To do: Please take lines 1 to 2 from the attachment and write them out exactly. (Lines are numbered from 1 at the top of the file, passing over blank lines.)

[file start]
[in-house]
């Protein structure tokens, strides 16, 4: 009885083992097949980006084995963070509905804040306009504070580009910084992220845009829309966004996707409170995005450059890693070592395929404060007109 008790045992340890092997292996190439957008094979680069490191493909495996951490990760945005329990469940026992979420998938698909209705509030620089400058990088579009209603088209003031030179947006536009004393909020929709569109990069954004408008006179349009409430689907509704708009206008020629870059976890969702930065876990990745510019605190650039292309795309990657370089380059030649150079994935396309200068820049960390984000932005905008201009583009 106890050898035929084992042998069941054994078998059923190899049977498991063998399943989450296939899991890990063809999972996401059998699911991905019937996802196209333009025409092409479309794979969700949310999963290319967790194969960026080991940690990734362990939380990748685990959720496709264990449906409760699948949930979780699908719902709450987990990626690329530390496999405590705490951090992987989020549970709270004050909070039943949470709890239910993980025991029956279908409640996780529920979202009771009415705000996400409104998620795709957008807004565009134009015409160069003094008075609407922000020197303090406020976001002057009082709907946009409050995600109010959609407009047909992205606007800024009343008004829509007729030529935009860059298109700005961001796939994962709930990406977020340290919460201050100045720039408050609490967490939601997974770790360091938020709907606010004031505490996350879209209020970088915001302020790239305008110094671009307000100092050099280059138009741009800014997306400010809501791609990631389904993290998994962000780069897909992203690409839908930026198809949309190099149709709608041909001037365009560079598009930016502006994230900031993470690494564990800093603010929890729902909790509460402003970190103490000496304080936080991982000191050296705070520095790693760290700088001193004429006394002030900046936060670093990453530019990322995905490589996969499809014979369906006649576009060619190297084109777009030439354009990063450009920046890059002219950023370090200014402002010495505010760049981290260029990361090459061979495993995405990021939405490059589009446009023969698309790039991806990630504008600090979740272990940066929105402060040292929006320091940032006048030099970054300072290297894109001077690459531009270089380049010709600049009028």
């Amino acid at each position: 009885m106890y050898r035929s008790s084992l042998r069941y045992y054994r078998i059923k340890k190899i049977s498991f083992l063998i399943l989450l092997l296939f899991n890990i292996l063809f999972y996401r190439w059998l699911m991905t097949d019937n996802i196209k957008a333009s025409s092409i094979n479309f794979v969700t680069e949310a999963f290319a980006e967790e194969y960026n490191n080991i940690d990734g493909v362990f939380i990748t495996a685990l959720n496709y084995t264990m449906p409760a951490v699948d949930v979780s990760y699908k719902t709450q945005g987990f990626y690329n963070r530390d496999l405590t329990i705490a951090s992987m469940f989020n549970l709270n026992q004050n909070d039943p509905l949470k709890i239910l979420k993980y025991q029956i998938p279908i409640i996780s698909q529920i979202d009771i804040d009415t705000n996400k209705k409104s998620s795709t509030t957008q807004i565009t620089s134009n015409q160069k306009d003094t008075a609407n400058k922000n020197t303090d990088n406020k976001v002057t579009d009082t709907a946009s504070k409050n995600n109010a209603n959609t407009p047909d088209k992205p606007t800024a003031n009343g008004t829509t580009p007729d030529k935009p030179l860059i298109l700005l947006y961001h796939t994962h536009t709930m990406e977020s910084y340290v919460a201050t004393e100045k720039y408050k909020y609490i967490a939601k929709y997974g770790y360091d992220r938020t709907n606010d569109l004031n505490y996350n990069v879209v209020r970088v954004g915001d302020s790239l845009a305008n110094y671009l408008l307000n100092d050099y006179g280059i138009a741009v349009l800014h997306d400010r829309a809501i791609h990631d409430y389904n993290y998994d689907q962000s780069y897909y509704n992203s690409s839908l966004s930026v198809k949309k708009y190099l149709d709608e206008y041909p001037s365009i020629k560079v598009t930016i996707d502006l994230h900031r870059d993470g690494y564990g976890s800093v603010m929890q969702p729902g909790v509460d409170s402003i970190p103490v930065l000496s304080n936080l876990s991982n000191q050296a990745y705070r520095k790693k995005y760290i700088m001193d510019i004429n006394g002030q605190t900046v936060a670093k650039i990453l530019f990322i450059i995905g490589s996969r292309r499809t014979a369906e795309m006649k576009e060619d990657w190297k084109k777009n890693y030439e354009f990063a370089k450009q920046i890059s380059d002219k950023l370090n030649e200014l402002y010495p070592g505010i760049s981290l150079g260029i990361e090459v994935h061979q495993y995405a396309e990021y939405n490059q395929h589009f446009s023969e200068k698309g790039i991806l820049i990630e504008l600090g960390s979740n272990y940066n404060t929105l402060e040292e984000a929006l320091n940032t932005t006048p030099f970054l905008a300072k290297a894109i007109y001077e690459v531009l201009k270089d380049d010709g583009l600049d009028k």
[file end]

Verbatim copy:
[in-house]
């Protein structure tokens, strides 16, 4: 009885083992097949980006084995963070509905804040306009504070580009910084992220845009829309966004996707409170995005450059890693070592395929404060007109 008790045992340890092997292996190439957008094979680069490191493909495996951490990760945005329990469940026992979420998938698909209705509030620089400058990088579009209603088209003031030179947006536009004393909020929709569109990069954004408008006179349009409430689907509704708009206008020629870059976890969702930065876990990745510019605190650039292309795309990657370089380059030649150079994935396309200068820049960390984000932005905008201009583009 106890050898035929084992042998069941054994078998059923190899049977498991063998399943989450296939899991890990063809999972996401059998699911991905019937996802196209333009025409092409479309794979969700949310999963290319967790194969960026080991940690990734362990939380990748685990959720496709264990449906409760699948949930979780699908719902709450987990990626690329530390496999405590705490951090992987989020549970709270004050909070039943949470709890239910993980025991029956279908409640996780529920979202009771009415705000996400409104998620795709957008807004565009134009015409160069003094008075609407922000020197303090406020976001002057009082709907946009409050995600109010959609407009047909992205606007800024009343008004829509007729030529935009860059298109700005961001796939994962709930990406977020340290919460201050100045720039408050609490967490939601997974770790360091938020709907606010004031505490996350879209209020970088915001302020790239305008110094671009307000100092050099280059138009741009800014997306400010809501791609990631389904993290998994962000780069897909992203690409839908930026198809949309190099149709709608041909001037365009560079598009930016502006994230900031993470690494564990800093603010929890729902909790509460402003970190103490000496304080936080991982000191050296705070520095790693760290700088001193004429006394002030900046936060670093990453530019990322995905490589996969499809014979369906006649576009060619190297084109777009030439354009990063450009920046890059002219950023370090200014402002010495505010760049981290260029990361090459061979495993995405990021939405490059589009446009023969698309790039991806990630504008600090979740272990940066929105402060040292929006320091940032006048030099970054300072290297894109001077690459531009270089380049010709600049009028």